Everything You Ever Wanted To Know About HDTV
What is HDTV? How is it different from normal television?
HDTV is high-definition television, a method of digital broadcasting that results in high-quality pictures and Dolby Digital surround sound.
HDTV uses the same amount of bandwidth (6 megahertz) as used in the current analog system, but HDTV can transmit more than six times the information as the analog system. This translates to higher quality in picture and sound.
How Much Better Is The Quality?
Currently, television pictures are made up of 525 lines that are scanned horizontally. HDTV pictures are created by scanning 1,080 lines. Adding twice the amount of lines multiplies the amount of pixels (the small dots that create the picture).
Current sets have about 300,000 pixels, while the HDTV screen is composed of more than 2 million pixels.
Here is a traditional image resolution:
Here is an HDTV image:
Having more pixels on your screen will also improve the sharpness of your pictures, allowing you to read on your television screen small text commonly found on computers.
HDTV sets have wider, movie-theater like screens that more closely resemble human peripheral vision, making it more natural to watch.
A WIDER VIEW
HDTV screens are about one-third wider than existing TV screens. They have similar dimensions to movie screens. HDTV screens closely match the peripheral vision range of the human eye, making it more natural to watch.
Is The Sound Different?
Complimenting the lifelike pictures are 5.1 channels of CD-quality digital audio. Current stereo TV sets offer only two channels of audio. HDTV delivers true surround sound: front speakers on the right, center and left, along with two back speakers and a subwoofer.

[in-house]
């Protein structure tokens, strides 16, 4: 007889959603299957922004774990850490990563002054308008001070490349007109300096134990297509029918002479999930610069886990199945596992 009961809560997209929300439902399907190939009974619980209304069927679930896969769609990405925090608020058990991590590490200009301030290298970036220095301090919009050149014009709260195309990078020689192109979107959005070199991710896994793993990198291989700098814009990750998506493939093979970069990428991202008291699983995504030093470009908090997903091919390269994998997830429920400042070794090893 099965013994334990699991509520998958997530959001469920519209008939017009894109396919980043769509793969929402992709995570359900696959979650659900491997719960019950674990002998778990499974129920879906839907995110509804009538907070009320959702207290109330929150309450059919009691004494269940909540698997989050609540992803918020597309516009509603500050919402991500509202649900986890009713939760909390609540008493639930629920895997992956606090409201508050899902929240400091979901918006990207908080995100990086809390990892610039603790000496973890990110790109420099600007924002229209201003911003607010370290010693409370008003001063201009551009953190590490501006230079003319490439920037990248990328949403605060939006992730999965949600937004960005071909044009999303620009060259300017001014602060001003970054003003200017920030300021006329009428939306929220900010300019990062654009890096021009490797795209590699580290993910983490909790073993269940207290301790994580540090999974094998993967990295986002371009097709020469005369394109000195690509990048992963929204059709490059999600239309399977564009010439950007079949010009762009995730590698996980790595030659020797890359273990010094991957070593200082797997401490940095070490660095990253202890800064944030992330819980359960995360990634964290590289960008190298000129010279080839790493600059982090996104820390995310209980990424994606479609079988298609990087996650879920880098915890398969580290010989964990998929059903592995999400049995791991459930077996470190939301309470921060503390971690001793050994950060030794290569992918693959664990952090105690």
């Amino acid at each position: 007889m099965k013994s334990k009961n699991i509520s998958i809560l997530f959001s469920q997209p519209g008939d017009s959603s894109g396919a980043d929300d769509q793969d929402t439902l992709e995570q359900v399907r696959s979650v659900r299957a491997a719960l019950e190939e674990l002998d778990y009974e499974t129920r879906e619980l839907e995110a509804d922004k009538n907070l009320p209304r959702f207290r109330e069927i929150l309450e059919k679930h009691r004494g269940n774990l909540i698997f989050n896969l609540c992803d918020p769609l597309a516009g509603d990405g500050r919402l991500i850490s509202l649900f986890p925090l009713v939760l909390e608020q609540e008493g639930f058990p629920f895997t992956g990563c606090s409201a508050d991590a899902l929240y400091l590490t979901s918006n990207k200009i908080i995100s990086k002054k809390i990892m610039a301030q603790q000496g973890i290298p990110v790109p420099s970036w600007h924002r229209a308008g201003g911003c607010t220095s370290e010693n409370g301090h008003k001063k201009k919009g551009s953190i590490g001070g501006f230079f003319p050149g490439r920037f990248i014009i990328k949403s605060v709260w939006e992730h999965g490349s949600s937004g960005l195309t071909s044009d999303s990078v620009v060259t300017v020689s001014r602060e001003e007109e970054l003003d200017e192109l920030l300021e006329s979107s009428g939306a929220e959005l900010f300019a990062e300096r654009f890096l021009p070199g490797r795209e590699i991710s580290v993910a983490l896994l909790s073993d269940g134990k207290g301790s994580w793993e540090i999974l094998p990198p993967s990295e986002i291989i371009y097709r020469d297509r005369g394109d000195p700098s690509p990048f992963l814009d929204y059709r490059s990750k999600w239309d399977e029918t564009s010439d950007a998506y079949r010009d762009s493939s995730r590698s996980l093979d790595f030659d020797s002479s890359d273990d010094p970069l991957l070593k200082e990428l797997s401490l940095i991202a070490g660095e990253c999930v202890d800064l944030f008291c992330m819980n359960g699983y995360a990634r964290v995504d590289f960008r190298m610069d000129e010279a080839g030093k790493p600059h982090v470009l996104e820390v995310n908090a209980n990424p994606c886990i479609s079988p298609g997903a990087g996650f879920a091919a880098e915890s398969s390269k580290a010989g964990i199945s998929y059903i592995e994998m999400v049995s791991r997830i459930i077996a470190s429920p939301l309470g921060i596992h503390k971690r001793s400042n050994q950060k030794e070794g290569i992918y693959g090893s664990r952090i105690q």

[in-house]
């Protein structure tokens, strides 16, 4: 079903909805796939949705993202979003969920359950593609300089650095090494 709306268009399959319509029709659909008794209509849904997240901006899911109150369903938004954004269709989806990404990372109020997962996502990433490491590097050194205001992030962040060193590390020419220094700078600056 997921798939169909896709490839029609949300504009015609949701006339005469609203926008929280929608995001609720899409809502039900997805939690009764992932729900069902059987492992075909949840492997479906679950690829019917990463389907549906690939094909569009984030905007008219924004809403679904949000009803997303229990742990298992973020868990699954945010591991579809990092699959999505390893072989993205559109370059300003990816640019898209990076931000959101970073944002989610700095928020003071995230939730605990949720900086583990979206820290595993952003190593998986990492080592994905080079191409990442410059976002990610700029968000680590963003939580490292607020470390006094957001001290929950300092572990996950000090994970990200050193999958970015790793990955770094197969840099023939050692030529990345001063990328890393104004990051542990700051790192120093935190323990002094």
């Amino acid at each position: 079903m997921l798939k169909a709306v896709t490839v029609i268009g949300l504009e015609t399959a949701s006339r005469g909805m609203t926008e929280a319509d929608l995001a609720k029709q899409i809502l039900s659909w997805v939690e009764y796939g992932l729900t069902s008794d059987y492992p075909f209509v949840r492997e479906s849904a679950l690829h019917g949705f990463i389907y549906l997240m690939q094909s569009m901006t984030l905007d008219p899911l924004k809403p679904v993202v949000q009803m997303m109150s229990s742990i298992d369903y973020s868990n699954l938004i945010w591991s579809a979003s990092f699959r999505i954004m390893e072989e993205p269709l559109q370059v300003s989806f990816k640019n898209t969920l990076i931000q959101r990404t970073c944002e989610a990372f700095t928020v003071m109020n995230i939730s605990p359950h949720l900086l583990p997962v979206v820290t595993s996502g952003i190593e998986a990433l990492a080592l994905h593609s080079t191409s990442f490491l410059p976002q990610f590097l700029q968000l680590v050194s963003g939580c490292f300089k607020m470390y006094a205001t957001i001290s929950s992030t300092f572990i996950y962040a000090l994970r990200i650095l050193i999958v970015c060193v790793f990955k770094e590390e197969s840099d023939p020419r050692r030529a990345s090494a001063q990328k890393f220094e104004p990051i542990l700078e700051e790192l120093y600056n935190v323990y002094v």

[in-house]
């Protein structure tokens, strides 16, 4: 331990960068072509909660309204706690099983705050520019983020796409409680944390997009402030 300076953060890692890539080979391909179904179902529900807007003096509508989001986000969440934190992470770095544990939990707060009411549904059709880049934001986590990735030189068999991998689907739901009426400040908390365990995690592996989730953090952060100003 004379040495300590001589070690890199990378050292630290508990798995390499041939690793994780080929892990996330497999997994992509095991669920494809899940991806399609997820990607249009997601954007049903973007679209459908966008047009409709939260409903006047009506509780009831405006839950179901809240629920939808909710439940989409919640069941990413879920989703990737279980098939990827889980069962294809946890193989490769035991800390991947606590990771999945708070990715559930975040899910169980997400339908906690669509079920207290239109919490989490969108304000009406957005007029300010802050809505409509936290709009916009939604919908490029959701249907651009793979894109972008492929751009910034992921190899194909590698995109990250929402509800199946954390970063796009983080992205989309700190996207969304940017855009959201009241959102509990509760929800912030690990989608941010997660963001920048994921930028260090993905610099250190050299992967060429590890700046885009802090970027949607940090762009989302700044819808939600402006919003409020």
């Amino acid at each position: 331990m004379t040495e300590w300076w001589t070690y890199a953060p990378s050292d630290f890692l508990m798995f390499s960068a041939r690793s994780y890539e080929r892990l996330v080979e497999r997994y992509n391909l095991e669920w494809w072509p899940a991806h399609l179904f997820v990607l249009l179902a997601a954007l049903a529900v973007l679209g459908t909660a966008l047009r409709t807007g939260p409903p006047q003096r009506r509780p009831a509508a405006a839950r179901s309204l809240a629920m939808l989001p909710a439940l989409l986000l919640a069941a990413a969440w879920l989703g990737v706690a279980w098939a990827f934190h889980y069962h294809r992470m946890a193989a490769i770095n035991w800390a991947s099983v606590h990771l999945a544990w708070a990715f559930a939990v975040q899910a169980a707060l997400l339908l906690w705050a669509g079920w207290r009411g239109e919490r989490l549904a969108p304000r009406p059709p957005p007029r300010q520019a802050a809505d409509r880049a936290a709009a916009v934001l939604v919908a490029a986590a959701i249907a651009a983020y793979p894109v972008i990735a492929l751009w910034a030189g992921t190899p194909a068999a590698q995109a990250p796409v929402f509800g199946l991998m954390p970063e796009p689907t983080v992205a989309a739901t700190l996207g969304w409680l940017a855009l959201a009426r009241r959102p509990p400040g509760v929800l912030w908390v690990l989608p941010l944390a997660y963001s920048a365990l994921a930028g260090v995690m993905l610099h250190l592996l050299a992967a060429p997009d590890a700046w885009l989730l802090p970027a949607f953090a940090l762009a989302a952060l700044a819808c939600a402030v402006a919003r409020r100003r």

Are HDTV Signals Broadcast On Special Frequencies?
No. HDTV broadcasts use the same channels as regular analog television. While many DTV stations are now occupying UHF broadcast channels, the plan is to allow many broadcasters to move back to their original VHF or UHF TV channel once the transition to DTV is complete.
You should be able to receive DTV with any standard UHF antenna. The exact style of antenna that you will need for optimal reception may vary depending on your geographic location and distance to the transmission source.
Is HDTV Similar To Interactive Television?
With HDTV, broadcasters can now broadcast data via "datacasting." Datacasting opens up the possibility of interactive television, empowering the viewer to make television-viewing an incredible experience.
With More Space, Can You Have More Channels?
We can squeeze in more than one "channel" of television or data into our digital TV channel. In special circumstances, we can choose to send a channel of high-definition TV, up to two channels of standard-definition TV (SDTV) and a channel of data at the same time.
In severe weather, we can send regular programming over one channel and weather information over the other channels. During sporting events, we can broadcast more than one game at the same time, giving you the choice of which game to watch.